The Demise of the Random?

I’ve just come across this overview paper by James Shapiro. If the evidence he gives is as presented, it really does seem to me to present a potentially fruitful 21st century view of evolution.

The weak point of Neodarwinism has always been its reliance on random mutation as the ultimate source of variation. Indeed, for many decades after it was first suggested, mutation was downplayed as a better mechanism was sought for – that’s because all the experiments with mutation showed a zero rate of positive return (here is an amusing illustration of those results). Mutation really won the Neodarwinian day, it seems, mainly by default – and maybe by the big popular push it later got from “The Selfish Gene”.

Genetics has now been able to show that there is, indeed, a drift caused by random mutation – or at least by random copying errors. Most are small and deleterious – genetic diseases etc. Some are cosmetic (such as Y chromosome changes – great for dating Y Adam but of little importance biologically). A few are useful, like sickle cell disease. But it remains questionable how much that can cause the big changes between species, like H. erectus to H. sapiens.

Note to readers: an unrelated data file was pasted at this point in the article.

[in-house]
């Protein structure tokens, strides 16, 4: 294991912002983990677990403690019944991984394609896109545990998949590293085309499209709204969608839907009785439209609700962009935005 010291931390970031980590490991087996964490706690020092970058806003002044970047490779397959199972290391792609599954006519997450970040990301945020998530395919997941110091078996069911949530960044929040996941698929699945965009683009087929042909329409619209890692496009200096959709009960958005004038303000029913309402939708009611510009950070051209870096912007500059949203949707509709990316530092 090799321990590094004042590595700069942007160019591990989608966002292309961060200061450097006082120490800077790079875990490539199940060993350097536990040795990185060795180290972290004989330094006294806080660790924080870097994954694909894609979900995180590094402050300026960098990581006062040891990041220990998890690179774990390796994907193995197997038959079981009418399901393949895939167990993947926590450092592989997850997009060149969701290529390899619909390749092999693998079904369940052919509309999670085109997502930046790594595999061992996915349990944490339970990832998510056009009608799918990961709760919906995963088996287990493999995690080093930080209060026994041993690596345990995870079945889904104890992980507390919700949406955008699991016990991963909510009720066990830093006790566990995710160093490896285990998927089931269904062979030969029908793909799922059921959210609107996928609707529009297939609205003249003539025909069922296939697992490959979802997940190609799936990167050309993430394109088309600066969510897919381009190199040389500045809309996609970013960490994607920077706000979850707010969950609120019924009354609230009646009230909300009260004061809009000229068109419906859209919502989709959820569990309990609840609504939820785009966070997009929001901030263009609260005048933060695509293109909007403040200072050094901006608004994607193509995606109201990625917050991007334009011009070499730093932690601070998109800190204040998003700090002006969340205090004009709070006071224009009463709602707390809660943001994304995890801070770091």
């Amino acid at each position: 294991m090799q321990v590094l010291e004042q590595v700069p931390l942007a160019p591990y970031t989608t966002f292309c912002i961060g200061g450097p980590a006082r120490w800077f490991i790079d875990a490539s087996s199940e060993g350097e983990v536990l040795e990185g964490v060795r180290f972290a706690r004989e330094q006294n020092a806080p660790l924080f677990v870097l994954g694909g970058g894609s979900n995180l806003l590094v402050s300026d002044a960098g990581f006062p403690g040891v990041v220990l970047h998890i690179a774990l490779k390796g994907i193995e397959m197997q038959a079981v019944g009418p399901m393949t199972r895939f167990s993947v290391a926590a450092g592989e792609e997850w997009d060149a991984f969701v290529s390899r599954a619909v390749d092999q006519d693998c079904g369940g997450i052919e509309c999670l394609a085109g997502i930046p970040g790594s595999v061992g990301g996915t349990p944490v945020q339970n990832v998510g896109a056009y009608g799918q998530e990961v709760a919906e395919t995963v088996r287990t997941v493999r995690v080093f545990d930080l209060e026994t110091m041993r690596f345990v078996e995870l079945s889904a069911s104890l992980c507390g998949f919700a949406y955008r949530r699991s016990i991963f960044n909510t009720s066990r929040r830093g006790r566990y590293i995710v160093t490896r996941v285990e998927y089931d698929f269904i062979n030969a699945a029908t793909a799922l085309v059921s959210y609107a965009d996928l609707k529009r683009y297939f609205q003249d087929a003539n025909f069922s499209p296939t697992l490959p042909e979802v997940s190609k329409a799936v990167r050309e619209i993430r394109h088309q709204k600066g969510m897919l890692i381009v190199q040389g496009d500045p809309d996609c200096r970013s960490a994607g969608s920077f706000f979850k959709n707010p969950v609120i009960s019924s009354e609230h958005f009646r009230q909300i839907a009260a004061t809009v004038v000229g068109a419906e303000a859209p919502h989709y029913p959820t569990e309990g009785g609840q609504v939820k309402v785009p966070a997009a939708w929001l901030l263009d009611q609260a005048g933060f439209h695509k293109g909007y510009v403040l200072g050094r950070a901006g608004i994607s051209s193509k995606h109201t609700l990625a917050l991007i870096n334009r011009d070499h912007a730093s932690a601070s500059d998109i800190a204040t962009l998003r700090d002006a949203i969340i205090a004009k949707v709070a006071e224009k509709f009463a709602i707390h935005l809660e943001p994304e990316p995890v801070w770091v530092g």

It is also an essentially gradualist mechanism – small useless mutations accumulate over time, somehow without screwing up the whole organism. Some mitigation of that problem comes from the discovery of the large amount of built-in redundancy in the genome. Mutation could work on large areas of the non-functional code which, by a final mutation, then become functional and so susceptible to selection pressures. But of course that means you’ve still got to build a working gene, or set of genes, randomly. It’s the equivalent of having to use the mutation generator to create another valid sentence before somebody clicks the “select” button. Can that happen?
 
Also, there’s now a lot of evidence that big steps in evolution can happen quite rapidly – “punctuated equilibria” etc – which mutation can’t, in my opinion, explain well. If evolution were truly gradualistic, it ought to be rare to find two fossil examples of the same species. In fact you more often find many, with little or no change, and then a sudden transition to a new form.
 
Turning now to Shapiro, he  describes a more sophisticated genetic code that, when environmental stress occurs, as part of its function actually generates new permutations of gene patterns, feeds the results into the germ line, and so generates a greatly increased number of variant offspring for natural selection to work on. He lists “genetic” stresses that have actually been observed, which include that of mating between partly dissimilar individuals – in evolutionary terms, that represents problems finding a suitable mate owing to population loss from, say, natural disaster.